A General History and Collection of Voyages and Travels — Volume 13 eBook

Robert Kerr (writer)
This eBook from the Gutenberg Project consists of approximately 794 pages of information about A General History and Collection of Voyages and Travels — Volume 13.
three or four hundred fathom long.  Fishing seems indeed to be the chief business of life in this part of the country; we saw about all their towns a great number of nets, laid in heaps like hay-cocks, and covered with a thatch to keep them from the weather, and we scarcely entered a house where some of the people were not employed in making them.  The fish we procured here were sharks, stingrays, sea-bream, mullet, mackrel, and some others.

The inhabitants in this bay are far more numerous than in any other part of the country that we had before visited; it did not appear to us that they were united under one head, and though their towns were fortified, they seemed to live together in perfect amity.

It is high water in this bay at the full and change of the moon, about eight o’clock, and the tide then rises from six to eight feet perpendicularly.  It appears from such observations as I was able to make of the tides upon the sea-coast, that the flood comes from the southward; and I have reason to think that there is a current which comes from the westward, and sets along the shore to the S.E. or S.S.E. as the land happens to lie. [66]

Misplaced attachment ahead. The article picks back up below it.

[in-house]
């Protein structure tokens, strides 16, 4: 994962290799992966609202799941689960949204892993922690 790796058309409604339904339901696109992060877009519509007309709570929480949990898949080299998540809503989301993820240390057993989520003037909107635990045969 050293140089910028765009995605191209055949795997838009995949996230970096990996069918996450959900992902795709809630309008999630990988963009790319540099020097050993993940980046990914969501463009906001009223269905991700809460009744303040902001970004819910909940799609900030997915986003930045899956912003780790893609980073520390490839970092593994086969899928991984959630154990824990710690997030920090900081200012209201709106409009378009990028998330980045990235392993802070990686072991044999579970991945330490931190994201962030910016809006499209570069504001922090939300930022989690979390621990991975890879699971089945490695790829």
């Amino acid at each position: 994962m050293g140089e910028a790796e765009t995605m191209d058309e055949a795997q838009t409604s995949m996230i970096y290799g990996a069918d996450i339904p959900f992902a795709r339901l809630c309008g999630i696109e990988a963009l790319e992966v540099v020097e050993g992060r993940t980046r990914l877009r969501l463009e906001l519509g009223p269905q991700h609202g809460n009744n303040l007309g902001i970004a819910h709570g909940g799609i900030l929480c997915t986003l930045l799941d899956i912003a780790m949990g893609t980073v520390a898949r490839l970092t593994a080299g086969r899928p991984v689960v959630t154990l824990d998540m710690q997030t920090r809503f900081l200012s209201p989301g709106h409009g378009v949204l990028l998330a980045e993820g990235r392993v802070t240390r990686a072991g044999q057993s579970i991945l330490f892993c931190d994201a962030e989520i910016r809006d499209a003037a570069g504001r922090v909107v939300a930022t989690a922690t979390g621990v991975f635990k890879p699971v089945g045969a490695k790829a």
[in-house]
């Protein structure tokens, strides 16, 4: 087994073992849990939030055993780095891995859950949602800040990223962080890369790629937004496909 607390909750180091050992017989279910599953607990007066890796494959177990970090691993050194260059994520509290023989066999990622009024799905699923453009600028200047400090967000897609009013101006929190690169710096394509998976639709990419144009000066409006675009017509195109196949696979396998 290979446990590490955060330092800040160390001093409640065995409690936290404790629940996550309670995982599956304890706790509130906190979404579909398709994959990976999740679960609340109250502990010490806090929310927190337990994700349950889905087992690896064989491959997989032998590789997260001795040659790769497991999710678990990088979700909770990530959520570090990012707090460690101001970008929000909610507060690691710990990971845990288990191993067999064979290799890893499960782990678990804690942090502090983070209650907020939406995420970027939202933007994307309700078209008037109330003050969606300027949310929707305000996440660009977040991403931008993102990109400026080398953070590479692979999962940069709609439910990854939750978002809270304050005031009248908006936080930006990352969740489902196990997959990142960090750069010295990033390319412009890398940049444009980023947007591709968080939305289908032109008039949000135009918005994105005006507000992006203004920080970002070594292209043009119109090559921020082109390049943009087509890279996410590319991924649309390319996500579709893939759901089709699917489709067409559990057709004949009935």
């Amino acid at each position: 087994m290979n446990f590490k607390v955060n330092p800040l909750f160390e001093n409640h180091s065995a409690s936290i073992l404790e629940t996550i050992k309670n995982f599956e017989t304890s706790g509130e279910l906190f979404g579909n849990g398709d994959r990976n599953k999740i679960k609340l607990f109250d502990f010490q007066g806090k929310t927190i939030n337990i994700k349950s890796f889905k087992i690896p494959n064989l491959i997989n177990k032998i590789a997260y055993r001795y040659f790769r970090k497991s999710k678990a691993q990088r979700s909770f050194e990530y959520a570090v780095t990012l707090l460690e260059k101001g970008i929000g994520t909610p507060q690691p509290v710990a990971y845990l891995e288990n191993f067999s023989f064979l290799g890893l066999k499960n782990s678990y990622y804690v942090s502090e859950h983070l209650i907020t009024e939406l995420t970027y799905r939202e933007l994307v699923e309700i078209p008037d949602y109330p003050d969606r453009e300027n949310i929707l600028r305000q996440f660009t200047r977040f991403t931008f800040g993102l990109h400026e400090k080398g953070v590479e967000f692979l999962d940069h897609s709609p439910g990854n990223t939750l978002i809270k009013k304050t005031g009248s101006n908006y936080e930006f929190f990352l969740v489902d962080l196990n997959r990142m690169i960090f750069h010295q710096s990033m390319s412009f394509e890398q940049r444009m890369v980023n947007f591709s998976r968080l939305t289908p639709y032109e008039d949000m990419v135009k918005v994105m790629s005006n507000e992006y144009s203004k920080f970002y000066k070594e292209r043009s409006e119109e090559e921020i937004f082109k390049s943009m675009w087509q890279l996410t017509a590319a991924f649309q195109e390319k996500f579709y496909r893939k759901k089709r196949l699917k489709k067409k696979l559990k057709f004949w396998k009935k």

[Footnote 66:  Some sketches of the Bay of Islands, and a good deal of valuable information about it, are given by Mr Savage in his Account of New Zealand, to which we shall be indebted hereafter.—­E.]


Range from the Bay of Islands round North Cape to Queen Charlotte’s Sound; and a Description of that Part of the Coast.

On Thursday the 7th of December, at noon, Cape Bret bore S.S.E. 1/2 E. distant ten miles, and our latitude, by observation, was 34 deg. 59’ S.; soon after we made several observations of the sun and moon, the result of which made our longitude 185 deg. 36’ W. The wind being against us, we had made but little way.  In the afternoon, we stood in shore, and fetched close under the Cavalles, from which islands the main trends W. by N.:  Several canoes put off and followed us, but a light breeze springing up, I did not chuse to wait for them.  I kept standing to the W.N.W. and N.W. till the next morning at ten o’clock, when I tacked and stood in for the shore, from which we were about five leagues distant.  At noon, the westernmost land in sight bore W. by S. and was about four leagues distant.  In the afternoon, we had a gentle breeze to the west, which in the evening came to the south, and continuing so all night, by day-light brought us pretty well in with the land, seven leagues to the westward of the Cavalles, where we found a deep bay running in S.W. by W. and W.S.W. the bottom of which we could but just see, and there the land appeared to be low and level.  To this bay, which I called Doubtless Bay, the entrance is formed by two points, which lie W.N.W. and E.S.E. and are five miles distant from each other.  The wind not permitting us to look in here, we steered for the westermost land in sight, which bore from us W.N.W. about three leagues, but before we got the length of it it fell calm.

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